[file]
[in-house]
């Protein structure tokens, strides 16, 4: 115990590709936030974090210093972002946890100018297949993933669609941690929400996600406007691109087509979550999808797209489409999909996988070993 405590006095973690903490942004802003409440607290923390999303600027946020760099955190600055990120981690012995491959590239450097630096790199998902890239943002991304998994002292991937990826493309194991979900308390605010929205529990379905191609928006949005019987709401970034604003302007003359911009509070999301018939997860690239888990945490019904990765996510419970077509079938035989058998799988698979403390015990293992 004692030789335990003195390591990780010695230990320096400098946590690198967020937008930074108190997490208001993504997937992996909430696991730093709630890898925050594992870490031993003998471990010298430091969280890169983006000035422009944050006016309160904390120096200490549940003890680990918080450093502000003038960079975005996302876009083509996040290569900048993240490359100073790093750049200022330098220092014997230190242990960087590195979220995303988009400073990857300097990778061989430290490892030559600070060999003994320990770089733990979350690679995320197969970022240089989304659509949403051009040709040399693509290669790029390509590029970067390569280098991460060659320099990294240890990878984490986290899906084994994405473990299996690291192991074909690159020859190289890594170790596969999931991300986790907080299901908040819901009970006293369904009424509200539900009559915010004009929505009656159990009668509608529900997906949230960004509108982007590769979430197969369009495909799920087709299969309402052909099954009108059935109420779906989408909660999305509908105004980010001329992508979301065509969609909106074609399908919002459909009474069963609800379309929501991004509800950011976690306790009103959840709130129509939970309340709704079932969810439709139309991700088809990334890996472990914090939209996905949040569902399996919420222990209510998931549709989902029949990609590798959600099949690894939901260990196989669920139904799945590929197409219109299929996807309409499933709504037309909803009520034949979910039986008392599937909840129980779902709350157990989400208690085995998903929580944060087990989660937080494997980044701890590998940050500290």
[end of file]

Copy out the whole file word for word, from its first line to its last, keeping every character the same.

[in-house]
């Protein structure tokens, strides 16, 4: 115990590709936030974090210093972002946890100018297949993933669609941690929400996600406007691109087509979550999808797209489409999909996988070993 405590006095973690903490942004802003409440607290923390999303600027946020760099955190600055990120981690012995491959590239450097630096790199998902890239943002991304998994002292991937990826493309194991979900308390605010929205529990379905191609928006949005019987709401970034604003302007003359911009509070999301018939997860690239888990945490019904990765996510419970077509079938035989058998799988698979403390015990293992 004692030789335990003195390591990780010695230990320096400098946590690198967020937008930074108190997490208001993504997937992996909430696991730093709630890898925050594992870490031993003998471990010298430091969280890169983006000035422009944050006016309160904390120096200490549940003890680990918080450093502000003038960079975005996302876009083509996040290569900048993240490359100073790093750049200022330098220092014997230190242990960087590195979220995303988009400073990857300097990778061989430290490892030559600070060999003994320990770089733990979350690679995320197969970022240089989304659509949403051009040709040399693509290669790029390509590029970067390569280098991460060659320099990294240890990878984490986290899906084994994405473990299996690291192991074909690159020859190289890594170790596969999931991300986790907080299901908040819901009970006293369904009424509200539900009559915010004009929505009656159990009668509608529900997906949230960004509108982007590769979430197969369009495909799920087709299969309402052909099954009108059935109420779906989408909660999305509908105004980010001329992508979301065509969609909106074609399908919002459909009474069963609800379309929501991004509800950011976690306790009103959840709130129509939970309340709704079932969810439709139309991700088809990334890996472990914090939209996905949040569902399996919420222990209510998931549709989902029949990609590798959600099949690894939901260990196989669920139904799945590929197409219109299929996807309409499933709504037309909803009520034949979910039986008392599937909840129980779902709350157990989400208690085995998903929580944060087990989660937080494997980044701890590998940050500290």